Hall of Fame Induction: 1998
Chester Thomas "Chet" Kermode was a fine tennis player and had represented the US against Canada on an international tennis team, but had never seen platform tennis until well into his 40s. When he did pick it up, he was competing successfully in regional senior events within two years and won many 45+ events, including the Cleveland Masters 45+ seven times, the last one when he was 68 years old. Then it was off the Nationals, where he won the Men’s 50+, 55+, and 60+ three times, and then the 65+. Chet loves to teach new players and served on many tournament committees.
Kermode lived in an area where there were no paddle courts for many years, so he was in his 40s when his tennis club installed some courts and he saw the game played for the first time. He loved the competition and the camaraderie on a tennis court, but here was a game where the camaraderie was in much closer proximity, and there was exercise that he loved. He was more than a credible tennis player as he had been on the tennis team in college, had won two state father/son tournaments, and represented the U.S. for six years on the international senior tennis team that competed against Canada.
Two years after picking up the game, at an age when most of his brethren were quitting competition or playing for fun, Kermode was competing and winning regionally in the 45+ events Between 1977 and 1984, he won the Cleveland 45′s championship six times, and was a finalist twice. After the fifth regional win in 1983, he competed at the Men’s Senior Nationals, playing against the likes of Chuck Baird, Roger Lankenau, and Gordon Gray. He won the Cleveland Masters 45′s for the seventh time in 1997 at the age of six-eight.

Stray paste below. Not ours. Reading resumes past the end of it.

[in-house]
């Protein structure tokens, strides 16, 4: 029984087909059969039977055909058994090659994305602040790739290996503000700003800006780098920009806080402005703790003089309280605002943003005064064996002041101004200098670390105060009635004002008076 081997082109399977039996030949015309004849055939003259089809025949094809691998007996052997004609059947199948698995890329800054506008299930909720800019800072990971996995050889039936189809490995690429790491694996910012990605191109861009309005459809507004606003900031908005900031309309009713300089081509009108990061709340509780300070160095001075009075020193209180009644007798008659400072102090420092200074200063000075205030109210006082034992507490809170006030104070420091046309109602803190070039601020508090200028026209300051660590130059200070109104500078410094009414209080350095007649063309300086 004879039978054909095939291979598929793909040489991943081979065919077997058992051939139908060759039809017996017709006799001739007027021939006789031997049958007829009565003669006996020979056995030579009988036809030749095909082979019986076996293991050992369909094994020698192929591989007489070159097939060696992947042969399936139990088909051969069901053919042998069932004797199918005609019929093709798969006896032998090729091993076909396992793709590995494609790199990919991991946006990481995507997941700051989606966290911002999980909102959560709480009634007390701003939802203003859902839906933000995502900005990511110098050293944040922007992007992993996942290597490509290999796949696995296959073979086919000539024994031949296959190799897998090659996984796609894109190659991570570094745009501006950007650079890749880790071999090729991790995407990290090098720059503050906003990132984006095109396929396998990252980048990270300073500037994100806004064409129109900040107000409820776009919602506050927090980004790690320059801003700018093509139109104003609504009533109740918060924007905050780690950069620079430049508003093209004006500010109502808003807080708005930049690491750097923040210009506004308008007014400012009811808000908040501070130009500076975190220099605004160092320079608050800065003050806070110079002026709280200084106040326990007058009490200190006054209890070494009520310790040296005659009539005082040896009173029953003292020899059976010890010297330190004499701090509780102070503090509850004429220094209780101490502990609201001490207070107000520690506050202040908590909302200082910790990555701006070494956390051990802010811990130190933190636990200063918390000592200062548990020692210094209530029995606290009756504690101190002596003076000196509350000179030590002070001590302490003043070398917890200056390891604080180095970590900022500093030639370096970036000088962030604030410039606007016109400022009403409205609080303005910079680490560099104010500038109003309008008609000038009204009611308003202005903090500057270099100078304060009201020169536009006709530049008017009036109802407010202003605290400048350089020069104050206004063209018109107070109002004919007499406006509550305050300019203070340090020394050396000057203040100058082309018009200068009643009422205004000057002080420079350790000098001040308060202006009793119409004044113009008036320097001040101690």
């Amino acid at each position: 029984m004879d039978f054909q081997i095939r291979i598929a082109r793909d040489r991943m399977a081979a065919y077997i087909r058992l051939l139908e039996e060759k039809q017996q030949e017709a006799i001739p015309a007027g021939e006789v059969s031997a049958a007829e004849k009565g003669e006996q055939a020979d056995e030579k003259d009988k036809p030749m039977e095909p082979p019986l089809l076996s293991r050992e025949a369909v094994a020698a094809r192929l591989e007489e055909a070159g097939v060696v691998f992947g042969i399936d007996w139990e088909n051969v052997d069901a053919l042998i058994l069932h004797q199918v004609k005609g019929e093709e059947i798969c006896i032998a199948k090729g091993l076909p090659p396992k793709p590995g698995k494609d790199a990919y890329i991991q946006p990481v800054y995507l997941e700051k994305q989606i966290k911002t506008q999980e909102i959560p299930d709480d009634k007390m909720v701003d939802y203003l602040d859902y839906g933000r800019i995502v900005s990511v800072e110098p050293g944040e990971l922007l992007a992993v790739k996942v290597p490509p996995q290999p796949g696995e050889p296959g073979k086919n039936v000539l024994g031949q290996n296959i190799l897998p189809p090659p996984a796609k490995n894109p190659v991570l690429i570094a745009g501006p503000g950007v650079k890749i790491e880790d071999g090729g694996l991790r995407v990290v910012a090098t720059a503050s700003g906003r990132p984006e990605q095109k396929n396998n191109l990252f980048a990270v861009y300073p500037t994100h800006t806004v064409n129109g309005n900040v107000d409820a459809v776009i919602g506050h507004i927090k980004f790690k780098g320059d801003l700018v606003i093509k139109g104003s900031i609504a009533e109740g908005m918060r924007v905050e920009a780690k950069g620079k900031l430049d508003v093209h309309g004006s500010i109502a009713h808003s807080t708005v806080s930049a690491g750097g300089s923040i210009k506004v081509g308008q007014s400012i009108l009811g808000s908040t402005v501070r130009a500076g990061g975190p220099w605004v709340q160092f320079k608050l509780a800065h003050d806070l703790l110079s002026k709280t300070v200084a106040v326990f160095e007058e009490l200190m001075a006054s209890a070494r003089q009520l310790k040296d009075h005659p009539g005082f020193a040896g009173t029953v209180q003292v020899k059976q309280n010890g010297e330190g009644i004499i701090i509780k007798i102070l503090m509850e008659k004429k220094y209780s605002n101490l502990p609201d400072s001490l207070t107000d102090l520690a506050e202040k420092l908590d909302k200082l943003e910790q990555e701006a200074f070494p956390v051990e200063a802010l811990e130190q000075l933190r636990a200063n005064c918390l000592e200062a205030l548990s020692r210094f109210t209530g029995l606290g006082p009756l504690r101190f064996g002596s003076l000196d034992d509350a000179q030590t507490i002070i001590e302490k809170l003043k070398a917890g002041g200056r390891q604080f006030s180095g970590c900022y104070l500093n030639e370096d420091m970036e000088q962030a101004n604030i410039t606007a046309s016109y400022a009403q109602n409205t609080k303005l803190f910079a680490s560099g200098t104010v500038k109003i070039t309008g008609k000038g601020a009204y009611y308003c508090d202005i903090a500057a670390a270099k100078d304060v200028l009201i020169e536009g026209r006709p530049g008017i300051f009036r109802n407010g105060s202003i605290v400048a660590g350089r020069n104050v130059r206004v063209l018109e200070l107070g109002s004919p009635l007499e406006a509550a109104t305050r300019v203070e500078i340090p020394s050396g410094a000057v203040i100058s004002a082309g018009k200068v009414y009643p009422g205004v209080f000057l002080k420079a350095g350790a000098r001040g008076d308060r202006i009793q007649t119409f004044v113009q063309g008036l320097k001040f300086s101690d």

As Chet moved up in the successive age groups, he kept on winning, beating teams that at one time had been seeded in the Men’s Nationals. He won the Men’s 50+ in 1983, the 55+ in 1984, the 60+ in 1989, 1993 and 1994 and the 65′s in 1996. He played in the final match of the National 60+ four times in the five-year span from 1993 to1997, as he was a finalist in 1996 and 1997, and a finalist in the 65+ in 1997. With this record Kermode found himself in exclusive company, being one of only two people, the other being Chuck Baird, to win a National Championship in four of the five senior age brackets 45+, 50+, 55+, 60+ and 65+ .
One can love the competition and the camaraderie, but standing up to the rigors of consecutive matches on consecutive days at any age takes stamina. To do it in your 60′s is remarkable. Kermode won with ability, but he also won with his mind. He analyzed the game, bringing his engineering mind to it. And, platform tennis is a game that lives on strategy and cunning, particularly at the senior level. Chet’s love of the sport was contagious and so was his attitude on the court toward his partners and opponents alike. He was a gracious competitor, win or lose, unalterably fair, and never let the heat of battle get in the way of the fun he was having.
Kermode also loved to teach new players and for years willingly gave clinics at the Cleveland Racquet Club. He was the 1990 Senior National Tournament Chairman and served on numerous other tournament committees. He has also written instructional articles on the game, both in local publication and in the APTA newsletter.